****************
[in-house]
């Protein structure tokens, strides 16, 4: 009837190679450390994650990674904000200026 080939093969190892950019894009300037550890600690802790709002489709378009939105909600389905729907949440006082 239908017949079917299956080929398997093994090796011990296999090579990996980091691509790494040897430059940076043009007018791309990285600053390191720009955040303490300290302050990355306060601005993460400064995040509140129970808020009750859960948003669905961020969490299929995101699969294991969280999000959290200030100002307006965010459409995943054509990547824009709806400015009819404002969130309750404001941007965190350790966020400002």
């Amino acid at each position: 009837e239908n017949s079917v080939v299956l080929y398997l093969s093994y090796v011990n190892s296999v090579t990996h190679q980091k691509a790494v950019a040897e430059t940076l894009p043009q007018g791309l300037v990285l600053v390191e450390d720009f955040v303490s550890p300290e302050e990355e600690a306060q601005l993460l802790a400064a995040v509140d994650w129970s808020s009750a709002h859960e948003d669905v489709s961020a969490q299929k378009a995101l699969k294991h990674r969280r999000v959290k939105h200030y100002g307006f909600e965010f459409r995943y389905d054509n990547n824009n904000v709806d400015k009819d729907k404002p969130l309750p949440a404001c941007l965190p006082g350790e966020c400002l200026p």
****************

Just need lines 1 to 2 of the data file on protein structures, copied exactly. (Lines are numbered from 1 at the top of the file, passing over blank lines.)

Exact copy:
[in-house]
């Protein structure tokens, strides 16, 4: 009837190679450390994650990674904000200026 080939093969190892950019894009300037550890600690802790709002489709378009939105909600389905729907949440006082 239908017949079917299956080929398997093994090796011990296999090579990996980091691509790494040897430059940076043009007018791309990285600053390191720009955040303490300290302050990355306060601005993460400064995040509140129970808020009750859960948003669905961020969490299929995101699969294991969280999000959290200030100002307006965010459409995943054509990547824009709806400015009819404002969130309750404001941007965190350790966020400002």